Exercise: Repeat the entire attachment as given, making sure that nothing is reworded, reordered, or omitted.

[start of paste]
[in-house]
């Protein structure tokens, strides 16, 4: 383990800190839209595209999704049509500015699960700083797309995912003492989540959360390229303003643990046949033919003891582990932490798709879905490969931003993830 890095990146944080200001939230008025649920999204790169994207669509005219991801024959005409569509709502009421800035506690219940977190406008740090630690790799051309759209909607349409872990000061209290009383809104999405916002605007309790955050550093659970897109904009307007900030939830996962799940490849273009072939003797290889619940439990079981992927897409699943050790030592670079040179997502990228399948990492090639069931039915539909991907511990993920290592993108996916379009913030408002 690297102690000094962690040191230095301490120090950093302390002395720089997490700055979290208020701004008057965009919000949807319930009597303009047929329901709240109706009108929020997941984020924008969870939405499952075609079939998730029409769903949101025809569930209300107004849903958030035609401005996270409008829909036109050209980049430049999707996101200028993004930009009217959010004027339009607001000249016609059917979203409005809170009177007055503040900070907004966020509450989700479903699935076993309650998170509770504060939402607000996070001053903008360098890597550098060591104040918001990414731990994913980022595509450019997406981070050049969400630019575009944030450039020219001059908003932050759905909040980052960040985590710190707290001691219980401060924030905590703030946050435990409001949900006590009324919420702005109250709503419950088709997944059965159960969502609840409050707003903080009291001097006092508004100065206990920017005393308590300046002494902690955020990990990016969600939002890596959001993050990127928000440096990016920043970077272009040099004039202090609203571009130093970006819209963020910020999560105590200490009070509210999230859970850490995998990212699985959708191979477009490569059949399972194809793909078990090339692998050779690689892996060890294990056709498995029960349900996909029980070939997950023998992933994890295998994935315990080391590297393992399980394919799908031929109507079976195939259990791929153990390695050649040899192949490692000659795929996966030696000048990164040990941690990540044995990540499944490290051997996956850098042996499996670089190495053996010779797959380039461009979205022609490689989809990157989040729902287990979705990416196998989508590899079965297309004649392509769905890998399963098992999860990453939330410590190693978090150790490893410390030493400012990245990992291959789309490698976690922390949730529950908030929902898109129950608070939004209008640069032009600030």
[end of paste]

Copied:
[in-house]
């Protein structure tokens, strides 16, 4: 383990800190839209595209999704049509500015699960700083797309995912003492989540959360390229303003643990046949033919003891582990932490798709879905490969931003993830 890095990146944080200001939230008025649920999204790169994207669509005219991801024959005409569509709502009421800035506690219940977190406008740090630690790799051309759209909607349409872990000061209290009383809104999405916002605007309790955050550093659970897109904009307007900030939830996962799940490849273009072939003797290889619940439990079981992927897409699943050790030592670079040179997502990228399948990492090639069931039915539909991907511990993920290592993108996916379009913030408002 690297102690000094962690040191230095301490120090950093302390002395720089997490700055979290208020701004008057965009919000949807319930009597303009047929329901709240109706009108929020997941984020924008969870939405499952075609079939998730029409769903949101025809569930209300107004849903958030035609401005996270409008829909036109050209980049430049999707996101200028993004930009009217959010004027339009607001000249016609059917979203409005809170009177007055503040900070907004966020509450989700479903699935076993309650998170509770504060939402607000996070001053903008360098890597550098060591104040918001990414731990994913980022595509450019997406981070050049969400630019575009944030450039020219001059908003932050759905909040980052960040985590710190707290001691219980401060924030905590703030946050435990409001949900006590009324919420702005109250709503419950088709997944059965159960969502609840409050707003903080009291001097006092508004100065206990920017005393308590300046002494902690955020990990990016969600939002890596959001993050990127928000440096990016920043970077272009040099004039202090609203571009130093970006819209963020910020999560105590200490009070509210999230859970850490995998990212699985959708191979477009490569059949399972194809793909078990090339692998050779690689892996060890294990056709498995029960349900996909029980070939997950023998992933994890295998994935315990080391590297393992399980394919799908031929109507079976195939259990791929153990390695050649040899192949490692000659795929996966030696000048990164040990941690990540044995990540499944490290051997996956850098042996499996670089190495053996010779797959380039461009979205022609490689989809990157989040729902287990979705990416196998989508590899079965297309004649392509769905890998399963098992999860990453939330410590190693978090150790490893410390030493400012990245990992291959789309490698976690922390949730529950908030929902898109129950608070939004209008640069032009600030």